Functions of the N-glycans of rat leukemia inhibitory factor expressed in chinese hamster ovary cells

Ken Sasai, Jun Ichi Aikawa, Sakura Saburi, Hideaki Tojo, Satoshi Tanaka, Tomoya Ogawa, Kunio Shiota*

*Corresponding author for this work

Research output: Contribution to journalArticlepeer-review

3 Citations (Scopus)


Leukemia inhibitory factor (LIF) is a pluripotent growth factor which acts in various cell systems. LIF is a glycoprotein containing six putative N-glycosylation sites. We established Chinese hamster ovary (CHO) cell lines to evaluate the biological roles of the N-glycosylation in rat LIF (rLIF). The bioactivity of rLIF was evaluated in two different bioassay systems using F9 and DA-1a cells. Employing site directed mutagenesis, six N-glycosylation-deficient LIF mutants were generated by replacing each asparagine residue (N) (at positions N9, N34, N63, N73, N96, and N116) by glutamine (Q). The resultant mutants showed similar activity in the bioassay using F9 cells. However, N34Q was about 3 times more potent than the wild-type rLIF in the assay using DA-1a cells. These findings suggest that the presence of N-glycan at N34 suppresses cell proliferation. In contrast, N63Q was about 2.5 times less potent than the wild-type rLIF indicating the pivotal role of N63 glycosylation for rLIF bioactivity. Taken together, our data suggest that the N-glycans of LIF play different roles depending on the cell line and that glycosylation of each specific residue contributes differently to its bioactivity.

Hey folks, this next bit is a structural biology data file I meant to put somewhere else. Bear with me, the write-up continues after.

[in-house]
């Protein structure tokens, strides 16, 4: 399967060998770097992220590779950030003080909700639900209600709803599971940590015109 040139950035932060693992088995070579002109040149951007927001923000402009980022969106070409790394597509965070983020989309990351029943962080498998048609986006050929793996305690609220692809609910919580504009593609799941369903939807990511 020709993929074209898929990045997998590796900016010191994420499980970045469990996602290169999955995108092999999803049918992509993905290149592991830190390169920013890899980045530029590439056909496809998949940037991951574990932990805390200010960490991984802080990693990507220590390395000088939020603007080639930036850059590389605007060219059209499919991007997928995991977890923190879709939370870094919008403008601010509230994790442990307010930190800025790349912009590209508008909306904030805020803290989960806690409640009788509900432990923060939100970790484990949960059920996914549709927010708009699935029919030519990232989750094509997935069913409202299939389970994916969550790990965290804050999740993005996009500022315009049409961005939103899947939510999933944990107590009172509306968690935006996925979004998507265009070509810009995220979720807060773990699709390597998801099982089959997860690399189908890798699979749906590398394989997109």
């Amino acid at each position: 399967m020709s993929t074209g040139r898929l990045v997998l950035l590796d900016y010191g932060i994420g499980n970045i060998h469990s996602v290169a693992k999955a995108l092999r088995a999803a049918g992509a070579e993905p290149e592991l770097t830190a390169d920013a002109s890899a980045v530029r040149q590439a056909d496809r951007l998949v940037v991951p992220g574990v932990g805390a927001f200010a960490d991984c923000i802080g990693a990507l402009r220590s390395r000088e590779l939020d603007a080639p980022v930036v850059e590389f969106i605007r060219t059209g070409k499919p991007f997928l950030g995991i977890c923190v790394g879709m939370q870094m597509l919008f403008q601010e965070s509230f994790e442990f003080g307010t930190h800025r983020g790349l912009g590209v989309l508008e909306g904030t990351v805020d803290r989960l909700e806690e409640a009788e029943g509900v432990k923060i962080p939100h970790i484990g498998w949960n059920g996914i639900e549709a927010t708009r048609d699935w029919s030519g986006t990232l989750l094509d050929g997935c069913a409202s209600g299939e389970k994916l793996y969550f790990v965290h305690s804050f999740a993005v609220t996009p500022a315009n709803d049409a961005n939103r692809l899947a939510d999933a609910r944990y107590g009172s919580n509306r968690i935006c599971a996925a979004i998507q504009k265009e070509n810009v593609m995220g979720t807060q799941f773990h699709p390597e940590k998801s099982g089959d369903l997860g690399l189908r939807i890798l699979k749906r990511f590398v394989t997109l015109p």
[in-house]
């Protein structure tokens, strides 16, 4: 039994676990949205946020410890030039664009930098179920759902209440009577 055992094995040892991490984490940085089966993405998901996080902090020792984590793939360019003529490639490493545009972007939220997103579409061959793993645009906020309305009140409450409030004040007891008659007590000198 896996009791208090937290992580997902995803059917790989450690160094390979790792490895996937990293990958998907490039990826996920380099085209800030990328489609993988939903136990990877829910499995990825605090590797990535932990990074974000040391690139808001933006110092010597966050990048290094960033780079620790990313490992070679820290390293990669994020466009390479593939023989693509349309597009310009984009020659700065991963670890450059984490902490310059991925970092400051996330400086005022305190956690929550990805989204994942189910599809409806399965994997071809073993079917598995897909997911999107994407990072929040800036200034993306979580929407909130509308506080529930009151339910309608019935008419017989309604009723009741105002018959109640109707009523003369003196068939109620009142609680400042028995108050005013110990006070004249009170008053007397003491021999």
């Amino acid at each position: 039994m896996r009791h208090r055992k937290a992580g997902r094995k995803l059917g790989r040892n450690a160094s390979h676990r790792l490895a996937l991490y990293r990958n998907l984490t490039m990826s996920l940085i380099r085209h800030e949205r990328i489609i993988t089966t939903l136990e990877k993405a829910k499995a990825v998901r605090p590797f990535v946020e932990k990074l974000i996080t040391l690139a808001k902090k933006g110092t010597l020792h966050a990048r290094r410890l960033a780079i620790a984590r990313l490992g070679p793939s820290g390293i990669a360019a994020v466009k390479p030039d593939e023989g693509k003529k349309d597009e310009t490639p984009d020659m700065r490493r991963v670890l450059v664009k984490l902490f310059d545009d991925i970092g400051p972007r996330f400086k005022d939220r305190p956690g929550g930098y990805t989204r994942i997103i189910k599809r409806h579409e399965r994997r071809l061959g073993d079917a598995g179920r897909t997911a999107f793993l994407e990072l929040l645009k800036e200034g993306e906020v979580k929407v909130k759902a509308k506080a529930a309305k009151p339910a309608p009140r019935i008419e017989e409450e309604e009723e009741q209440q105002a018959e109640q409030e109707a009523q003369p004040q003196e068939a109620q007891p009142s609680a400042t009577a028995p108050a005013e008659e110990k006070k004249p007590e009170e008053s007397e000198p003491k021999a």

Original languageEnglish
Pages (from-to)999-1003
Number of pages5
JournalJournal of Biochemistry
Issue number5
Publication statusPublished - 1998 Nov
Externally publishedYes


  • DA-1a
  • F9
  • Leukemia inhibitory factor
  • N-glycosylation
  • Recombinant protein

ASJC Scopus subject areas

  • Biochemistry


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